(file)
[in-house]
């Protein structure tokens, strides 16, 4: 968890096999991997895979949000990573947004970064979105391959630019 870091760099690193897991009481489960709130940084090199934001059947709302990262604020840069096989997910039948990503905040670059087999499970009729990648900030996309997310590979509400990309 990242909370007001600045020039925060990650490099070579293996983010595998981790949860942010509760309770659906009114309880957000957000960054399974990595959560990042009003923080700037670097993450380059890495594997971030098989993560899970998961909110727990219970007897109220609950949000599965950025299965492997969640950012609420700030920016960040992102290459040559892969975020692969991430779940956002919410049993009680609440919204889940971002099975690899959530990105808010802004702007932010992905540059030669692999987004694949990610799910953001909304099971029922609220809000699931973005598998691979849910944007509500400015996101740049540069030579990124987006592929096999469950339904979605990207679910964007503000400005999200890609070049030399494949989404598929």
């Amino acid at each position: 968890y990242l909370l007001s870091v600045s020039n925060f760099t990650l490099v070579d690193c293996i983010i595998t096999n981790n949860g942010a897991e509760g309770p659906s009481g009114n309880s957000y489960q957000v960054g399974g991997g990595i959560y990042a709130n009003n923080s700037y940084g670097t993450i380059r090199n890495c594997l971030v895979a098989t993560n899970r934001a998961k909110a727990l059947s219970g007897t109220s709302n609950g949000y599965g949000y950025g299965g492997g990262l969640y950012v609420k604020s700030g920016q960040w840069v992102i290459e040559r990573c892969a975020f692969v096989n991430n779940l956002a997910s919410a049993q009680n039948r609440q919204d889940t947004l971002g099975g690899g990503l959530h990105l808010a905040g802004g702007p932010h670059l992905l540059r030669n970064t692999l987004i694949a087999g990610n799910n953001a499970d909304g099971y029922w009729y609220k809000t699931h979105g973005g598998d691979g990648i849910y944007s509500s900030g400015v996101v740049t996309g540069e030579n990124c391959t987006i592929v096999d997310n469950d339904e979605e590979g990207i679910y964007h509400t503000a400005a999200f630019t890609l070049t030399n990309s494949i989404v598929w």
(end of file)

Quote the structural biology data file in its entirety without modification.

[in-house]
């Protein structure tokens, strides 16, 4: 968890096999991997895979949000990573947004970064979105391959630019 870091760099690193897991009481489960709130940084090199934001059947709302990262604020840069096989997910039948990503905040670059087999499970009729990648900030996309997310590979509400990309 990242909370007001600045020039925060990650490099070579293996983010595998981790949860942010509760309770659906009114309880957000957000960054399974990595959560990042009003923080700037670097993450380059890495594997971030098989993560899970998961909110727990219970007897109220609950949000599965950025299965492997969640950012609420700030920016960040992102290459040559892969975020692969991430779940956002919410049993009680609440919204889940971002099975690899959530990105808010802004702007932010992905540059030669692999987004694949990610799910953001909304099971029922609220809000699931973005598998691979849910944007509500400015996101740049540069030579990124987006592929096999469950339904979605990207679910964007503000400005999200890609070049030399494949989404598929």
């Amino acid at each position: 968890y990242l909370l007001s870091v600045s020039n925060f760099t990650l490099v070579d690193c293996i983010i595998t096999n981790n949860g942010a897991e509760g309770p659906s009481g009114n309880s957000y489960q957000v960054g399974g991997g990595i959560y990042a709130n009003n923080s700037y940084g670097t993450i380059r090199n890495c594997l971030v895979a098989t993560n899970r934001a998961k909110a727990l059947s219970g007897t109220s709302n609950g949000y599965g949000y950025g299965g492997g990262l969640y950012v609420k604020s700030g920016q960040w840069v992102i290459e040559r990573c892969a975020f692969v096989n991430n779940l956002a997910s919410a049993q009680n039948r609440q919204d889940t947004l971002g099975g690899g990503l959530h990105l808010a905040g802004g702007p932010h670059l992905l540059r030669n970064t692999l987004i694949a087999g990610n799910n953001a499970d909304g099971y029922w009729y609220k809000t699931h979105g973005g598998d691979g990648i849910y944007s509500s900030g400015v996101v740049t996309g540069e030579n990124c391959t987006i592929v096999d997310n469950d339904e979605e590979g990207i679910y964007h509400t503000a400005a999200f630019t890609l070049t030399n990309s494949i989404v598929w």